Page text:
Explain what is meant by:
Give examples of both types of software.
Understand the need for, and functions of, operating systems (OS) and utility programs.
Understand that the OS handles management of the:
Short for Basic Input/Output System, the BIOS (pronounced bye-oss) is stored on a ROM chip located on all motherboards that allows you to access and set up your computer system at the most basic level. In the picture below, is an example of what a BIOS chip may look like on your computer motherboard. In this example, this is a picture of an early AMIBIOS, a type of BIOS manufactured by the AMI. Another good example of a BIOS manufacturer is Phoenix. BIOS is known as EFI (extensible firmware interface) on Macs.
It is however, much more than the name suggests. One might think that the BIOS controls input and output system. But the BIOS does much more and it is not possible for any operating system to continue without a proper BIOS in place. The BIOS includes instructions on how to load basic computer hardware and includes a test referred to as a POST (Power On Self Test) that helps verify the computer meets requirements to boot up properly. If the computer does not pass the POST, you will receive a combination of beeps indicating what is malfunctioning within the computer.
The four main functions of a PC BIOS (explained in more detail below)
- POST - Test the computer hardware and make sure no errors exist before loading the operating system. Additional information on the POST can be found on our POST and Beep Codes page.
- Bootstrap Loader - Locate the operating system. If a capable operating system is located, the BIOS will pass control to it.
- BIOS drivers - Low level drivers that give the computer basic operational control over your computer's hardware.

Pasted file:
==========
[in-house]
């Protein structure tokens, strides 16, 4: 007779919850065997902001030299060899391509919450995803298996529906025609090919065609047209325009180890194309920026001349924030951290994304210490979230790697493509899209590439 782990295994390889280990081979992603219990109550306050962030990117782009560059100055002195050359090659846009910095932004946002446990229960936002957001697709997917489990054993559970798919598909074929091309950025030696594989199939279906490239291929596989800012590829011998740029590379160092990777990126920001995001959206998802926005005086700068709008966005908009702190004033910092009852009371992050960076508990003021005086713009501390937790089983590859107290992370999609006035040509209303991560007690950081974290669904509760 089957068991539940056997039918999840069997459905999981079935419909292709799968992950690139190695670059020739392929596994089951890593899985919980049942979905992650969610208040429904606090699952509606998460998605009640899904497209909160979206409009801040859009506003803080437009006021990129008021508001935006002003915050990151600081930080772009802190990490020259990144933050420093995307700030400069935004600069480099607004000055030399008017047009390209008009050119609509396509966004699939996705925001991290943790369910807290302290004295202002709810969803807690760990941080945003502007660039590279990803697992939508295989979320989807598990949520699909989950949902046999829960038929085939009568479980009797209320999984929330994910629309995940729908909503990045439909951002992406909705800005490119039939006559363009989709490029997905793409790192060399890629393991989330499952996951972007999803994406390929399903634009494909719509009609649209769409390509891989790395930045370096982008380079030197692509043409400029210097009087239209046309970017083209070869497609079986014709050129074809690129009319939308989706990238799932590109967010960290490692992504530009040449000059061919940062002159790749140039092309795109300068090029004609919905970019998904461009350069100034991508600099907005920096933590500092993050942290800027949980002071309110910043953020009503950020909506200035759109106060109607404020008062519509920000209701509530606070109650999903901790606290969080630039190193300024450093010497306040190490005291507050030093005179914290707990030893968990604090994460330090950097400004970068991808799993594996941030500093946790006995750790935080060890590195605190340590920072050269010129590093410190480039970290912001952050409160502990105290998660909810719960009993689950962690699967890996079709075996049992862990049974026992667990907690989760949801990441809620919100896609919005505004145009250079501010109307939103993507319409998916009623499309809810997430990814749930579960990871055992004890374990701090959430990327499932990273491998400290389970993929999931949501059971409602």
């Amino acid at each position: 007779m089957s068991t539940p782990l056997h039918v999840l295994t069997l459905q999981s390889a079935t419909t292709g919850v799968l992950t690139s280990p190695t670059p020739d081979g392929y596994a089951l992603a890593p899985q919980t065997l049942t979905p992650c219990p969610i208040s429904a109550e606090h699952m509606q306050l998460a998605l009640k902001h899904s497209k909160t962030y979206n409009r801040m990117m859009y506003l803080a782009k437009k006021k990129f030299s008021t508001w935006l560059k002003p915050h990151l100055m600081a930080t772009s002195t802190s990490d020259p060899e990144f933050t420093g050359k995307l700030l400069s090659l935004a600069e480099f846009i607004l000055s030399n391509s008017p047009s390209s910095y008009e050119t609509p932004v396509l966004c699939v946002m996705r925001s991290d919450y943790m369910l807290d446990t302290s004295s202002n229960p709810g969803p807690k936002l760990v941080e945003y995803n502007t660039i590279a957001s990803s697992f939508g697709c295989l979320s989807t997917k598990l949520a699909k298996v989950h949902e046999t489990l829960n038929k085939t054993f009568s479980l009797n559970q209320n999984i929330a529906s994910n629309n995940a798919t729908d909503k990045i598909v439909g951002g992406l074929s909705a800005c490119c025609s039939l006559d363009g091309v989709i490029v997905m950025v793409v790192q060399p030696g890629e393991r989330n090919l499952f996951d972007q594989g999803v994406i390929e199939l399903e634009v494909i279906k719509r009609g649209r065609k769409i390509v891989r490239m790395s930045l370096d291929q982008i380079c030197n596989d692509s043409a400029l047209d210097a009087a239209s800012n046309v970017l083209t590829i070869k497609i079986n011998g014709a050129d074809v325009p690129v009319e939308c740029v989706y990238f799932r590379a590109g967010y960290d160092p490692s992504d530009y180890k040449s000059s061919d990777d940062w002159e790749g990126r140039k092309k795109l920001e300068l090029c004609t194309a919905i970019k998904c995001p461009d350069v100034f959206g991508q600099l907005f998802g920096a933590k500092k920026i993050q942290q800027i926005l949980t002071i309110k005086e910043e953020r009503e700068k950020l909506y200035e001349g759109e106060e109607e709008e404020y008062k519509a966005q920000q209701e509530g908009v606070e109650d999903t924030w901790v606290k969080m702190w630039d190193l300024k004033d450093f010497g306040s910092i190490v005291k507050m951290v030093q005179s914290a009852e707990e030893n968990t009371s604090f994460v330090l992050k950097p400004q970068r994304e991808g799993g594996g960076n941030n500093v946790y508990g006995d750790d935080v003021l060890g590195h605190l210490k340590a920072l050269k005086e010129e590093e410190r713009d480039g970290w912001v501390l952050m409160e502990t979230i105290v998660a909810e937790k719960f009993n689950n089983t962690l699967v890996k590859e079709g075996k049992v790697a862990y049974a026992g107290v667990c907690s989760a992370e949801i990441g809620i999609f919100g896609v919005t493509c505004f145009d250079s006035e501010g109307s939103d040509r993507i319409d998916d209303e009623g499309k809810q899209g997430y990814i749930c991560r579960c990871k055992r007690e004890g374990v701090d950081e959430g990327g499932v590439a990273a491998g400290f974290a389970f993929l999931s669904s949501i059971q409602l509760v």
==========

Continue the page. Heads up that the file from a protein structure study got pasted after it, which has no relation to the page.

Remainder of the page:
- BIOS or CMOS Setup - Configuration program that allows you to configure hardware settings including system settings such as computer passwords, time, and date.
BIOS has been there in computers since the days of DOS - Disk Operating System - even prior to the structured DOS created by Microsoft. It is one of the most important components of the computer though it does not take the credit by appearing on your screen regularly. This post also looks at the most basic component of computers and explains why is it required in computers for computers to work.
usually it is possible to access BIOS as the PC runs through the POST. Pressing a specific function key, F3, F8 or F12 are favourite but it is the designer's choice.
This is the opening page of a BIOS configuration.
BIOS is a firmware, in short. It is stored on a chip on a part of the computer motherboard and is basically, a set of instructions that run to help load the operating system. The OS would fail to load, if not for the BIOS!
When you turn on the computer, BIOS instructions are initiated. These instructions make it check the RAM and the Processor (for faults) on the computer.
- It enumerates the RAM by checking each compartment to see if all of them are working.
- After checking out RAM and Processor, it checks for other devices attached to the computer.
- It detects all the peripherals, including the keyboard and mouse and then checks for the boot options. The classic error message that causes much amusement is keyboard error press F1 to continue.
- Boot options are checked in the sequence configured on the BIOS: Boot from CD-ROM, Boot From Hard Drive, Boot from LAN etc.
- It checks for bootstraps on the devices in the order you or the machine vendor configured the BIOS.
- It passes the reigns of the computer to operating system by loading the essential parts of the OS into the random access memory (RAM) reserved for the OS, after bootstrap is located.
This is not a comprehensive list of functions of the BIOS. It also checks up CMOS, and other chips to set up the date and time on the computer, and to load the device drivers into the memory. It checks and uploads input and output interrupts (signals) to the RAM so that the operating system knows what is happening. For example, if a user presses a key, an interrupt request is created and passed on to the BIOS which sends it to the operating system. The operating system then decides what action to take, according to the way it is programmed.
Here are a few links to web sites and intersting things that you really should read in your own time. There may be a sentence or two in one of these sites that might spark a difficult concept or resolve a confusing idea or may simply be a better explanation that suits you and eanables you to fully understand the points that the examiner is trying to make.
A history of early programming that explains compilers and assemblers in more detail.